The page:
Local councils offer interest-free crisis or budgeting loans for those without savings facing a sudden emergency like not being able to make rent or having to face sudden unexpected costs after a fire or flood.
The Consumer Focus research revealed that many of those taking payday loans did so to avoid taking money from family.
It's perhaps also worth noting, then, that there are ways to make informal lending more official.
Many of those using payday loans consider themselves to have a poor credit history which can make the mainstream forms of pre-planning we mentioned above hard to access.
However, even people with top scores had to start somewhere and even they have to check application criteria; there's no such thing as a guaranteed credit card.
In other words, don't assume you can't borrow.
Instead, check out our guides to:
Current debt problems
Another alternative for those taking out a payday loan to pay people they already owe money to is a free advice service.
Debt, benefits or legal specialists can help you tackle root causes: contact details available here.
If you've got an annoying sibling or cousin you've probably heard this question: what's lighter a tonne of feathers or a tonne of lead?
The answer should be obvious but when we're caught off guard - or are seven and in a headlock - getting there still takes a minute or two.
Payday lenders do exactly the same thing but the answer isn't obvious.
What's more, a one-off fee or a high APR?
High APRs look expensive but they can be deceptive.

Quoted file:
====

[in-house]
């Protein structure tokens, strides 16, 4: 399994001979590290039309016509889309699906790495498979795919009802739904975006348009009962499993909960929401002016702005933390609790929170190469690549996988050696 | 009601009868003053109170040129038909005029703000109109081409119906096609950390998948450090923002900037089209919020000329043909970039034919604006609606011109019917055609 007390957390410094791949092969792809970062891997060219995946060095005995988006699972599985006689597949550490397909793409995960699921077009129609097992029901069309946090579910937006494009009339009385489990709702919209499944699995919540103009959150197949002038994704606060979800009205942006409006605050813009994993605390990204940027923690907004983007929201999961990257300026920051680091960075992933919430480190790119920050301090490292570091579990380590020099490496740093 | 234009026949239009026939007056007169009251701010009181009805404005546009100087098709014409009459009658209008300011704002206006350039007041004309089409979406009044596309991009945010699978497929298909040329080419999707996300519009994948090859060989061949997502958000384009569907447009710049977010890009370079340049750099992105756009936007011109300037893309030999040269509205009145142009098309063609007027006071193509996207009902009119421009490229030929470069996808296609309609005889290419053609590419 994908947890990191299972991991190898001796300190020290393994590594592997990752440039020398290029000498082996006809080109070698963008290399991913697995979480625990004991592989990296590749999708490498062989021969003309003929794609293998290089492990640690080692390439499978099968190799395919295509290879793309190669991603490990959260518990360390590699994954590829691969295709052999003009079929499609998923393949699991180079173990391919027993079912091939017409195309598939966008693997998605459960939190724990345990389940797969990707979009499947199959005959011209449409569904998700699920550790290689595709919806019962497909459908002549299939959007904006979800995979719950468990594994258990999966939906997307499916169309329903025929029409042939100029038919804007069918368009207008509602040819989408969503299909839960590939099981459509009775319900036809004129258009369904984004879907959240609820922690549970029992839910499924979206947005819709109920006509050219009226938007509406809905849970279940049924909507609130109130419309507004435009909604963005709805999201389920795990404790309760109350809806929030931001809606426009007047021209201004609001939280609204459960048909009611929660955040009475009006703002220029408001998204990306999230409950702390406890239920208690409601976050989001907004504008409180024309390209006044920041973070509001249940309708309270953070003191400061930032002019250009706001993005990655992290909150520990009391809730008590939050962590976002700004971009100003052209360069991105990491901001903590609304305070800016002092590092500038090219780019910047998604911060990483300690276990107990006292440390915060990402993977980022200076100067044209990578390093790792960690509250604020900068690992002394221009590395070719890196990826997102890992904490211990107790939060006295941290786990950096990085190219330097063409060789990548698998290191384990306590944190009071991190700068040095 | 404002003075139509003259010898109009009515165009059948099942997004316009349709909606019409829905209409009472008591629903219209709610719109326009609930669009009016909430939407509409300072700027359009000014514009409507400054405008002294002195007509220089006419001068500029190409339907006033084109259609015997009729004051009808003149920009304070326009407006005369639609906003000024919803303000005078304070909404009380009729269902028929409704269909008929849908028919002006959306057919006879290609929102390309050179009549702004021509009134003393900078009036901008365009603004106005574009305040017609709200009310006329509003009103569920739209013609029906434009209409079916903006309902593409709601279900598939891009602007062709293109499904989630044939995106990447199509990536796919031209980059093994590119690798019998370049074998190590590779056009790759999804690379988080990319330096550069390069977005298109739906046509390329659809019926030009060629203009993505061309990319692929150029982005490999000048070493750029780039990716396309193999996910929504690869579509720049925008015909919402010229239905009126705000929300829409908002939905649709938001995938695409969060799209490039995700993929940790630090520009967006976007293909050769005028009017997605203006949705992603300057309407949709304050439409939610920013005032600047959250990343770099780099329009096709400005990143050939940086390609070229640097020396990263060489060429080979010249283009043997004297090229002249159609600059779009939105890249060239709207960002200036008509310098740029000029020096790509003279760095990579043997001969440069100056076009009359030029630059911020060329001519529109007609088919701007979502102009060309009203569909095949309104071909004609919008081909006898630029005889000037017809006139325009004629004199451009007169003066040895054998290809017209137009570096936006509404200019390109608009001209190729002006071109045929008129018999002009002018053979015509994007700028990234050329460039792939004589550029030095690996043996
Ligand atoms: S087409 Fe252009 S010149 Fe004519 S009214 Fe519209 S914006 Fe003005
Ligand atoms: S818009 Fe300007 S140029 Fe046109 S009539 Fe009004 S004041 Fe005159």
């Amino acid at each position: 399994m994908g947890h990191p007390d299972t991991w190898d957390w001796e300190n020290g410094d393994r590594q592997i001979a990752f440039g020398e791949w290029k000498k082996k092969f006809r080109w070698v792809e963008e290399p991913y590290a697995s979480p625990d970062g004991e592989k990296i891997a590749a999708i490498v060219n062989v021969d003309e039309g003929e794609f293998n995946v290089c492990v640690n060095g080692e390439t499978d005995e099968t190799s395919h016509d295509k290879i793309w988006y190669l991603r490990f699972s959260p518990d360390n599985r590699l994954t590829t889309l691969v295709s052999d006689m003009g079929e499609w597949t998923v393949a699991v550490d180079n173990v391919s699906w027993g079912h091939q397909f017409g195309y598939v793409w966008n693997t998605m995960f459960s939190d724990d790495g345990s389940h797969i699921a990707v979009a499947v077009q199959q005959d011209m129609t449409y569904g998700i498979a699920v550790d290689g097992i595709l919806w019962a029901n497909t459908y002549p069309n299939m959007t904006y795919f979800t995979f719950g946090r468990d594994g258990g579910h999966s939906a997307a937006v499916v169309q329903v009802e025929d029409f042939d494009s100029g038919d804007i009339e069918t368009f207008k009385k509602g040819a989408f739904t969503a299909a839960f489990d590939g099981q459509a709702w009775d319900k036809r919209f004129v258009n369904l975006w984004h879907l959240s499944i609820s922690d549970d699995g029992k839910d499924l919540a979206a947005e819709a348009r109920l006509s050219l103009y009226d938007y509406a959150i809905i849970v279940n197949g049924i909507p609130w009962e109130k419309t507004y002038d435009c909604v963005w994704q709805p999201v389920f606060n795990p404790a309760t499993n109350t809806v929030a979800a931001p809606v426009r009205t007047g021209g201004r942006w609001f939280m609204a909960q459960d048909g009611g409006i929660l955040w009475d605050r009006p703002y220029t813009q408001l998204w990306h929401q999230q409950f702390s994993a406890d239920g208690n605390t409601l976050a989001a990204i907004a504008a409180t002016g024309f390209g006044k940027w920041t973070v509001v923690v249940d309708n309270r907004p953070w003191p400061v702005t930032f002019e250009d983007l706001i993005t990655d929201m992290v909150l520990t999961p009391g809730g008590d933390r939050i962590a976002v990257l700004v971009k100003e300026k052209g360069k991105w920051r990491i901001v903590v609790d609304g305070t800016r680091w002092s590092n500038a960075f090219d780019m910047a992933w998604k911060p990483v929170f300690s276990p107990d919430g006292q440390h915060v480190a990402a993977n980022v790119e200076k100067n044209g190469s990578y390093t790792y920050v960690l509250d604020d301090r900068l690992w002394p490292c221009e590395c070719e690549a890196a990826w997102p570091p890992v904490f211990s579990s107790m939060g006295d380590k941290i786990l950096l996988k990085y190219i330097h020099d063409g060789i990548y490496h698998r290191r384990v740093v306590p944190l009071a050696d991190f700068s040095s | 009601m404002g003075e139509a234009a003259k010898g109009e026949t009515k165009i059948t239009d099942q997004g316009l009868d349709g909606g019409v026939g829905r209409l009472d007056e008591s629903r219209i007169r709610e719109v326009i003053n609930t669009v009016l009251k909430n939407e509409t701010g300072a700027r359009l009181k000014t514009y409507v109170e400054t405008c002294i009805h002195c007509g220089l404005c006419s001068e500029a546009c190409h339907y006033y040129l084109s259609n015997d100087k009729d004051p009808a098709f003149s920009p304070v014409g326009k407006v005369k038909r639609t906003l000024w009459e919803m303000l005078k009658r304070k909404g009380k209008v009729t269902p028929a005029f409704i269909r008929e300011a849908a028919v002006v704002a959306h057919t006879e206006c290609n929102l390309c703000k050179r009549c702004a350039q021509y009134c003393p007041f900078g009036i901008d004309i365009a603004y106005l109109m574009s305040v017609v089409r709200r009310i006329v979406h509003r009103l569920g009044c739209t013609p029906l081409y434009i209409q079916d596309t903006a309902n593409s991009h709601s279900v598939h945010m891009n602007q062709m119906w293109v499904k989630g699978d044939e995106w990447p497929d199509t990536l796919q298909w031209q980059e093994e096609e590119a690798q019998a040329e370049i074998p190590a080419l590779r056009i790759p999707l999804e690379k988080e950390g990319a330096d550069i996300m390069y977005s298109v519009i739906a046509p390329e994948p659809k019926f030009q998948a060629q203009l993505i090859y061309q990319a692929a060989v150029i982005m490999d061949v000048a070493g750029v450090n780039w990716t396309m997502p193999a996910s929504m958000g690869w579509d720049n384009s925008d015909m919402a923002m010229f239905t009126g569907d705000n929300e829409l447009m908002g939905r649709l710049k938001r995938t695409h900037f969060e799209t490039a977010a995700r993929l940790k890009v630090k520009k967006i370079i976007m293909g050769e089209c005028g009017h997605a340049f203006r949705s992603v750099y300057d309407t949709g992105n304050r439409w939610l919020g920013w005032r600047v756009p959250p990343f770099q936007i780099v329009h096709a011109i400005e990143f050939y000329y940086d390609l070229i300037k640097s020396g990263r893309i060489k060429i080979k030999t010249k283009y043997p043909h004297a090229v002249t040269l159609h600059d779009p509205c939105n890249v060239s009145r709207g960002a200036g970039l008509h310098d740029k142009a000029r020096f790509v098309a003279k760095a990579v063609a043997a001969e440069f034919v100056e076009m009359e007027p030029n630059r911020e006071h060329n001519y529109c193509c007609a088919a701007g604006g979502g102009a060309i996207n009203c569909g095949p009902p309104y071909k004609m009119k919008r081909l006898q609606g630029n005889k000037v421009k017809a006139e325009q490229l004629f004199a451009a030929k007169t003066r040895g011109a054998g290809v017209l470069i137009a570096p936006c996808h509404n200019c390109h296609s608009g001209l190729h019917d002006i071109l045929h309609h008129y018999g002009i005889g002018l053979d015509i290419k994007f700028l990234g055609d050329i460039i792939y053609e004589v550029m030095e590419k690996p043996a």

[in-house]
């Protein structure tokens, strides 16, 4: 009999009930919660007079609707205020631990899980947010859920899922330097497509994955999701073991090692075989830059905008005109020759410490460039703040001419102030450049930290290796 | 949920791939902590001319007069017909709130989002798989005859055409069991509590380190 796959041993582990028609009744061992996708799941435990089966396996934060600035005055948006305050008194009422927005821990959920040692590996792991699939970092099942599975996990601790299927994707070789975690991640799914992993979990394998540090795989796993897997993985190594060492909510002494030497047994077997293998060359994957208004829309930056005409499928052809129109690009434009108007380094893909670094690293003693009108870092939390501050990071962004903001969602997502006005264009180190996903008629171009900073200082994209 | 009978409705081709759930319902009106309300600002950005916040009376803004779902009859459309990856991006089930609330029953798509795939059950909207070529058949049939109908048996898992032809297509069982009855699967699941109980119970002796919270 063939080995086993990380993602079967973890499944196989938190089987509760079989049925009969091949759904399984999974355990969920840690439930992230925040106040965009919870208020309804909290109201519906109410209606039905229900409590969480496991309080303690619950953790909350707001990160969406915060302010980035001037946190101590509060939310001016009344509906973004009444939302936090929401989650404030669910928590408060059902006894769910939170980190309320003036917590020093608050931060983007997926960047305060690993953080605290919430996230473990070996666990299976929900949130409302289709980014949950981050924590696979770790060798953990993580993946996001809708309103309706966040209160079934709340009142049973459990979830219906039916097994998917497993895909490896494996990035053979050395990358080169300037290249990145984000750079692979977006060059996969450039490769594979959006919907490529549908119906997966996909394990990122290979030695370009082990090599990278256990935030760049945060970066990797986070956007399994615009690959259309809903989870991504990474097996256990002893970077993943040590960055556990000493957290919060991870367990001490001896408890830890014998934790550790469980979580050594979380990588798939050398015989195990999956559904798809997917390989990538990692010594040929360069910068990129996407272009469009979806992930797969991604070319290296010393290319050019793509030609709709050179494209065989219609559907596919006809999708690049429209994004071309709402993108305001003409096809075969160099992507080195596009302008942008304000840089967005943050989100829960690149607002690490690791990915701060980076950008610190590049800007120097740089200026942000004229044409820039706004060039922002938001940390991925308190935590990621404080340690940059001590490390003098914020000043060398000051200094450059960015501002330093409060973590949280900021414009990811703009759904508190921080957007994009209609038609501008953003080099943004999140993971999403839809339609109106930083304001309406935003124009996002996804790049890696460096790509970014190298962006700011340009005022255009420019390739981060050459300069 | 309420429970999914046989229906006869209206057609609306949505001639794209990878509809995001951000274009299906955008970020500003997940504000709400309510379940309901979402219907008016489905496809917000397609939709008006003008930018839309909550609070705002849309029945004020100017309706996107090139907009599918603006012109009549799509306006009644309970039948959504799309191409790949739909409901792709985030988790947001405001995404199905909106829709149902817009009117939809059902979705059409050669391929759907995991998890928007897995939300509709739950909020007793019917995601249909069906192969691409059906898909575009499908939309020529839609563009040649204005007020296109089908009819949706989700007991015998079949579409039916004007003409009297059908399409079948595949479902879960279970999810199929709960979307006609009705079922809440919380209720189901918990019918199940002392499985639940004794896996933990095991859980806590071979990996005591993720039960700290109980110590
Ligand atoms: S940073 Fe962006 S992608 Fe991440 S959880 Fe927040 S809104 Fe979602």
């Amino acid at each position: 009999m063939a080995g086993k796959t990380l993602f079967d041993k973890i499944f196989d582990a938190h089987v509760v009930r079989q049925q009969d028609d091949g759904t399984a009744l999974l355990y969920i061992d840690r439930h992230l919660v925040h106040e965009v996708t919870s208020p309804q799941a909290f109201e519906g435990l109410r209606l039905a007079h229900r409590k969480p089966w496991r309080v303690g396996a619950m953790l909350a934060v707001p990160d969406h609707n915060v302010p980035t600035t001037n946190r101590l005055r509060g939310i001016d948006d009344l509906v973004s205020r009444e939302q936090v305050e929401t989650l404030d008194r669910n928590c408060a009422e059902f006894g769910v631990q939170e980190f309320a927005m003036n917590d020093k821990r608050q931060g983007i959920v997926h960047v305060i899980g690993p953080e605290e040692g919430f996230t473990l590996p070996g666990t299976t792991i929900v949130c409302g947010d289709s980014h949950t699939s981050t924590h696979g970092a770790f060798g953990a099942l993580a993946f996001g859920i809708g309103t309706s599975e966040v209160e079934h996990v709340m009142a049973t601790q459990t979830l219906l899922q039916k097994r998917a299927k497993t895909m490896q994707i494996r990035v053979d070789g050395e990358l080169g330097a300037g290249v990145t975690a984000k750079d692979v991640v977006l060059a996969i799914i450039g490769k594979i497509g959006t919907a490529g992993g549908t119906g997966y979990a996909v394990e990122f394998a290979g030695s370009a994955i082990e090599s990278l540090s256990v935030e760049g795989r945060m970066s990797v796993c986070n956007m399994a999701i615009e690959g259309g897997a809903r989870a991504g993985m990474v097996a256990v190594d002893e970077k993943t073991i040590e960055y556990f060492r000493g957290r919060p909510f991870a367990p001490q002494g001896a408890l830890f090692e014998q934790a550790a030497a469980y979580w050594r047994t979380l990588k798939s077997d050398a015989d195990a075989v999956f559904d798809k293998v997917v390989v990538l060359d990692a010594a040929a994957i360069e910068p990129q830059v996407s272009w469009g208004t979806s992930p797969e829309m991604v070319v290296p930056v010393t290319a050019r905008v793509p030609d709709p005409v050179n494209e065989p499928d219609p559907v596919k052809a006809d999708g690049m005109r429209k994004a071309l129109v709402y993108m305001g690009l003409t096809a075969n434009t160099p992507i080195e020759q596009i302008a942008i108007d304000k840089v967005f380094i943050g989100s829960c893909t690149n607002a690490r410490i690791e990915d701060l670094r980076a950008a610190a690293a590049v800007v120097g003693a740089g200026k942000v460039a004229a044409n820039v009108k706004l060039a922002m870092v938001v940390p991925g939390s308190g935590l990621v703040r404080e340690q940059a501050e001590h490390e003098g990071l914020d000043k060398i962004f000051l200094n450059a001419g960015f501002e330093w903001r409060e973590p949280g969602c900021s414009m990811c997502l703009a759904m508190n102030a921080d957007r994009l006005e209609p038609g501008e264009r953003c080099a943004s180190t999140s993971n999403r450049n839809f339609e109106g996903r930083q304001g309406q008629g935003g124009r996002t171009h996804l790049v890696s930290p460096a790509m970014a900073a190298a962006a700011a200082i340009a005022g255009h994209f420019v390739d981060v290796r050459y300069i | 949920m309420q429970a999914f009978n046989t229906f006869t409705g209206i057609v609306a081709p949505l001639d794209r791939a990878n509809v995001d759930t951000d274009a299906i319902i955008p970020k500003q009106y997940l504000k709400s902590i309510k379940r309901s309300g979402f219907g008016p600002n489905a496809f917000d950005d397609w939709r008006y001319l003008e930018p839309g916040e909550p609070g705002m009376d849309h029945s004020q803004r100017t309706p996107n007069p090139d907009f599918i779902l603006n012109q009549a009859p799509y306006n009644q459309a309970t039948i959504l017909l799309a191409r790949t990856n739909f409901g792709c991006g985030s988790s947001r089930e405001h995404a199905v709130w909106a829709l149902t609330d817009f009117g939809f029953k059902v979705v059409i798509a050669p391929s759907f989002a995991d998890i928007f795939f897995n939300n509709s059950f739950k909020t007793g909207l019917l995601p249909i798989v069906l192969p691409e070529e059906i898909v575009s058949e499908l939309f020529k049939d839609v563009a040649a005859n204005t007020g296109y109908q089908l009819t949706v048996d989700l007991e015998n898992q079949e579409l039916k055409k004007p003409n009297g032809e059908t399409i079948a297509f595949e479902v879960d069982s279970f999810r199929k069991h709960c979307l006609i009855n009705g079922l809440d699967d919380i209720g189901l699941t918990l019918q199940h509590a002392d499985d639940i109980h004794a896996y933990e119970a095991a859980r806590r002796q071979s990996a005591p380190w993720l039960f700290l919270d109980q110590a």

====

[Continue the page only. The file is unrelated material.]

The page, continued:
For example, borrowing £500 on a credit card with a 25% APR and paying back over two months with two £250 payments would cost about £6, a lot less than that rate suggests.
That's not to say that it's always the case, however.
Banks don't help themselves by introducing systems of overdraft fees which can actually cost more than a high-interest loan. Here's some working out we did for another payday guide, for example:
|Amount borrowed||Over...||Total to pay|
|Payday lender||£100||28 days||£25|
|Overdraft: Halifax arranged||£100||28 days||£28|
|Overdraft: Halifax unarranged||£100||28 days||£140|
Tricks to beat their tricks
One of the most interesting things payday loan users say about their decision to borrow - according to, for example, Consumer Focus' survey - is it keeps me in control.
For many people, having an open line of credit is like giving banks an open invitation to charge extra fees and, as we've seen above, an often unclear amount of interest.
Payday loans on the other hand have a clear end point: once they're paid off you're finished with borrowing.
Or are you?
However, there's evidence that payday lenders pursue users - through email, text and phone calls - and encourage them to borrow again. And that it works.
Payplan interviewed 700 payday users in January 2012 and found that 47% had taken out six or more payday loans in the past 12 months and that 61% had held more than one payday loan at one time.
As we saw above, there are better ways to take control: available credit doesn't have to mean debt to pay back.
As we said right at the start, there's a reason payday loans are popular: they're offering some features which aren't offered elsewhere or - in the case of credit unions, for example - are so under advertised that you'd never think to look.
We look into that more broadly in our payday loan problems guide but hopefully this article has shown that, on an individual level, there are alternatives to taking out payday loans.
Breaking the cycle
If you feel trapped in a cycle which may lead you to unwillingly take out a payday loan in the future but not right now here's a summary of three strategies we've looked at to break that cycle:
We also found three good options for those looking for an alternative to a payday loan right now: